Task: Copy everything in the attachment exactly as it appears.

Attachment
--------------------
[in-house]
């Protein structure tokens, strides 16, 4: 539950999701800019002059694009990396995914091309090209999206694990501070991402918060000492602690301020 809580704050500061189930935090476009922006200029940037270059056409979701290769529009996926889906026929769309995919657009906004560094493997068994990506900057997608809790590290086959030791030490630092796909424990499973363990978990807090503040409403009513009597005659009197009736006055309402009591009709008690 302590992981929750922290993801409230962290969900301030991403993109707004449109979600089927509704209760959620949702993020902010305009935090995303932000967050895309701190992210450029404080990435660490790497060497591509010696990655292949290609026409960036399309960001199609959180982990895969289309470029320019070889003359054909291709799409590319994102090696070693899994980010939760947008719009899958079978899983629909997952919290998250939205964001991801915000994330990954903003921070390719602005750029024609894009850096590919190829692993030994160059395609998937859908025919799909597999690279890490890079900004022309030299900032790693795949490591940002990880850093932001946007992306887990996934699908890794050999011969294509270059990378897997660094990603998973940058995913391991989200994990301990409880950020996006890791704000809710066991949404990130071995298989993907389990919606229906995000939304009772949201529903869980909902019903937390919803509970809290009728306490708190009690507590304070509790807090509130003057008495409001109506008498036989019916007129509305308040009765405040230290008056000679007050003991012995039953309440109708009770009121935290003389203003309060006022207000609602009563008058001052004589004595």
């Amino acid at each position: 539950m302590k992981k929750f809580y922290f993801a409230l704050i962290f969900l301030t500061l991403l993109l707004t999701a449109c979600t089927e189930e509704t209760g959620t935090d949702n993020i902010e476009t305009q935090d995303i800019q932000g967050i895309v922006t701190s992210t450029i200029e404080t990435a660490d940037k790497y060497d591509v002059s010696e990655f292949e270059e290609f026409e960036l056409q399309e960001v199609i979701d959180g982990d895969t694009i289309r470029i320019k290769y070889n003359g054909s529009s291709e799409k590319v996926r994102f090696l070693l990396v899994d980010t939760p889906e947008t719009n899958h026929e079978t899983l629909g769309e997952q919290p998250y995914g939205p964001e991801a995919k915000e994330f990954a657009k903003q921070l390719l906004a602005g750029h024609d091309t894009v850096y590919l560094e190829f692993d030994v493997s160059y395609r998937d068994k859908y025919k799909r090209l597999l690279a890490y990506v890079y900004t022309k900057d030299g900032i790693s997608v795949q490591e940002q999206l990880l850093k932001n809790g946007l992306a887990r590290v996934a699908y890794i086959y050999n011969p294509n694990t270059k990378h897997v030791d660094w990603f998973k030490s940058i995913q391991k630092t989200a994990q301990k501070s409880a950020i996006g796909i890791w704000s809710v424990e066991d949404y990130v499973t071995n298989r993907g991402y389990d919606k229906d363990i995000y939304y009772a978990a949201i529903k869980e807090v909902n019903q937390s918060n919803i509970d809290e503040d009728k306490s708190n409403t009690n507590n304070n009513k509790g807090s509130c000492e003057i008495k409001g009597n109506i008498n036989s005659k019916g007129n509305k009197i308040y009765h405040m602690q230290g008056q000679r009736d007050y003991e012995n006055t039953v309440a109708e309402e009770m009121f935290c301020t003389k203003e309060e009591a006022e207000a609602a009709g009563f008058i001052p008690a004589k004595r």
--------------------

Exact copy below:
[in-house]
């Protein structure tokens, strides 16, 4: 539950999701800019002059694009990396995914091309090209999206694990501070991402918060000492602690301020 809580704050500061189930935090476009922006200029940037270059056409979701290769529009996926889906026929769309995919657009906004560094493997068994990506900057997608809790590290086959030791030490630092796909424990499973363990978990807090503040409403009513009597005659009197009736006055309402009591009709008690 302590992981929750922290993801409230962290969900301030991403993109707004449109979600089927509704209760959620949702993020902010305009935090995303932000967050895309701190992210450029404080990435660490790497060497591509010696990655292949290609026409960036399309960001199609959180982990895969289309470029320019070889003359054909291709799409590319994102090696070693899994980010939760947008719009899958079978899983629909997952919290998250939205964001991801915000994330990954903003921070390719602005750029024609894009850096590919190829692993030994160059395609998937859908025919799909597999690279890490890079900004022309030299900032790693795949490591940002990880850093932001946007992306887990996934699908890794050999011969294509270059990378897997660094990603998973940058995913391991989200994990301990409880950020996006890791704000809710066991949404990130071995298989993907389990919606229906995000939304009772949201529903869980909902019903937390919803509970809290009728306490708190009690507590304070509790807090509130003057008495409001109506008498036989019916007129509305308040009765405040230290008056000679007050003991012995039953309440109708009770009121935290003389203003309060006022207000609602009563008058001052004589004595």
């Amino acid at each position: 539950m302590k992981k929750f809580y922290f993801a409230l704050i962290f969900l301030t500061l991403l993109l707004t999701a449109c979600t089927e189930e509704t209760g959620t935090d949702n993020i902010e476009t305009q935090d995303i800019q932000g967050i895309v922006t701190s992210t450029i200029e404080t990435a660490d940037k790497y060497d591509v002059s010696e990655f292949e270059e290609f026409e960036l056409q399309e960001v199609i979701d959180g982990d895969t694009i289309r470029i320019k290769y070889n003359g054909s529009s291709e799409k590319v996926r994102f090696l070693l990396v899994d980010t939760p889906e947008t719009n899958h026929e079978t899983l629909g769309e997952q919290p998250y995914g939205p964001e991801a995919k915000e994330f990954a657009k903003q921070l390719l906004a602005g750029h024609d091309t894009v850096y590919l560094e190829f692993d030994v493997s160059y395609r998937d068994k859908y025919k799909r090209l597999l690279a890490y990506v890079y900004t022309k900057d030299g900032i790693s997608v795949q490591e940002q999206l990880l850093k932001n809790g946007l992306a887990r590290v996934a699908y890794i086959y050999n011969p294509n694990t270059k990378h897997v030791d660094w990603f998973k030490s940058i995913q391991k630092t989200a994990q301990k501070s409880a950020i996006g796909i890791w704000s809710v424990e066991d949404y990130v499973t071995n298989r993907g991402y389990d919606k229906d363990i995000y939304y009772a978990a949201i529903k869980e807090v909902n019903q937390s918060n919803i509970d809290e503040d009728k306490s708190n409403t009690n507590n304070n009513k509790g807090s509130c000492e003057i008495k409001g009597n109506i008498n036989s005659k019916g007129n509305k009197i308040y009765h405040m602690q230290g008056q000679r009736d007050y003991e012995n006055t039953v309440a109708e309402e009770m009121f935290c301020t003389k203003e309060e009591a006022e207000a609602a009709g009563f008058i001052p008690a004589k004595r």